7. 4. Unstable markets.--Approximately a month and a half before the wheat harvest this year the price for this product was 93 cents here in Oklahoma City. But at harvest time the farmer sold his wheat for 46 cents to 60 cents per bushel, depending on the grade This, we were told, was due to the war. But in years previous similar declines in prices came at harvest time. Kaffir was selling for $1.30 one month ago, and yesterday we sold some for 85 cents per hundred. And in this case the war was in progress a month ago.

  8. It is obvious to all of us that farm prices are set by speculators. The farmer's losses at the market have contributed in no small part to the farmer losing his place on the land. Higher prices for farm products are quoted when the farmer has nothing to sell.

  9. 5. Tractor farming.--In Creek County, Okla., we have the record of one land-owner purchasing 3 tractors and forcing 31 of his 34 tenants and croppers from the land. Most of these families left the State when neither jobs nor relief could be secured. This is over 10 families per machine, 10 families who must quit their profession and seek employment in an unfriendly, industrialized farming section of Arizona or California. Many of these families were even unable to become "Joads" in these other States, and had to seek relief from an unfriendly national administration and a more unfriendly State administration.

  10. Tractors produce crops cheaper. A small farmer who is unable to equip his farm with a tractor loses out and is driven from the land. The small independent farmer begins slipping down on the ladder of agriculture, slipping down toward becoming a migrant.

  11. 6. The Triple-A Program.--At present this program pays up to $10.000 to farmers who cooperate. The large owners who receive such a high premium buy tractors with these payments and force their tenants and croppers off the land.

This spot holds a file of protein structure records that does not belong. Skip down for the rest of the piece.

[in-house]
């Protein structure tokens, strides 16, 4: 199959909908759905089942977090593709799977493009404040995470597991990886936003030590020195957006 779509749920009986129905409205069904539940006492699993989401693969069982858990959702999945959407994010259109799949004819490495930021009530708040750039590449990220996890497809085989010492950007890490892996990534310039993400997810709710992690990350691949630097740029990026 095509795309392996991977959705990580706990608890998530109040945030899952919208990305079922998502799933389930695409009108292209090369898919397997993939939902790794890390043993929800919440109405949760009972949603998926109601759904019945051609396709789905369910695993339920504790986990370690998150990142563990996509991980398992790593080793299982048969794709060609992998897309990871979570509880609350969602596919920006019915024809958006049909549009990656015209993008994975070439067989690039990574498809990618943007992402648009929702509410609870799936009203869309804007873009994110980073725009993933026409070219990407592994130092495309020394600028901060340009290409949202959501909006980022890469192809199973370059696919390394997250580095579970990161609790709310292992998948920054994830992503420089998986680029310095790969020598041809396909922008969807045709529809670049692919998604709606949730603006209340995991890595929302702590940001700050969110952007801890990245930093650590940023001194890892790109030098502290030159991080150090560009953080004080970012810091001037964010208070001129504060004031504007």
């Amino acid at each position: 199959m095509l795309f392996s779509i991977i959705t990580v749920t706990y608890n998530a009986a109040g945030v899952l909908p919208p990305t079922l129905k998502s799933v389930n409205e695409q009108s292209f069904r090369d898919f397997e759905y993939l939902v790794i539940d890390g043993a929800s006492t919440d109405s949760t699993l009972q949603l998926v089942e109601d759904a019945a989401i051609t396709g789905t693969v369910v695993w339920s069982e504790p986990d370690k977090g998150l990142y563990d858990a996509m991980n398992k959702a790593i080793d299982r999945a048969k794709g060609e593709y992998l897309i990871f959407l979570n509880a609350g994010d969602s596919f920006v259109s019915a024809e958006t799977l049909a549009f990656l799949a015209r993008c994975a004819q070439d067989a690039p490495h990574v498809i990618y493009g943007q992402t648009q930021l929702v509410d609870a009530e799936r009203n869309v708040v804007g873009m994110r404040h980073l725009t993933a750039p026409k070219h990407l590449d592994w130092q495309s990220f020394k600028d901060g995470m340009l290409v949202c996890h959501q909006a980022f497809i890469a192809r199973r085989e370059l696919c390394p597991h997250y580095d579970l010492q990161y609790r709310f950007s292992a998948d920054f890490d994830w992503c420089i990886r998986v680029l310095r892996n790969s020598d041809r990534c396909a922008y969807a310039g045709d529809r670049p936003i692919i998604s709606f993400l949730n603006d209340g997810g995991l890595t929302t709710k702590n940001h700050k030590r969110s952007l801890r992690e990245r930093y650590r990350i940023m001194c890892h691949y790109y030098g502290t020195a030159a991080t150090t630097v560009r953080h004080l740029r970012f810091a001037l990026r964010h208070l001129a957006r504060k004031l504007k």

12. A program of cutting down on the acreage under cultivation limits the amount of work for laborers in agriculture, creating a surplus of this type of labor, and it always results in lowering wages. The workers then go from place to place and from State to State in search of work.

  13. In addition to these six basic causes of migratory workers is the situation created by a State administration which refuses to cooperate with such Federal programs that do assist these displaced farmers, such as W.P.A. California's 3-year residence requirement for relief assistance is matched in Oklahoma by Governor Phillips's veto of a bill that would bring a rural-housing program to the impoverished farmers of our State. The State administration further refuses to cooperate with the W.P.A. administration by furnishing investigators to certify eligible clients, thereby making it impossible for the dispossessed to secure relief.

  14. At this hearing we will have all kinds of statistical material presented and arguments based on this material. But I am one of those who is more interested in the people, my people, than in mere figures. I do not agree with those who say "the no-good must always be weeded out." I say that all of these people, casually referred to in statistical sums, are 100-percent Americans. There are no more important problems facing us than the problem of stopping this human erosion and rehabilitating those unfortunates who have already been thrown off the land. Certainly it is un-American for Americans to be starved and dispossessed of their homes in our land of plenty. Those who seek to exploit and harass these American refugees, the migratory workers, are against our principles of democracy.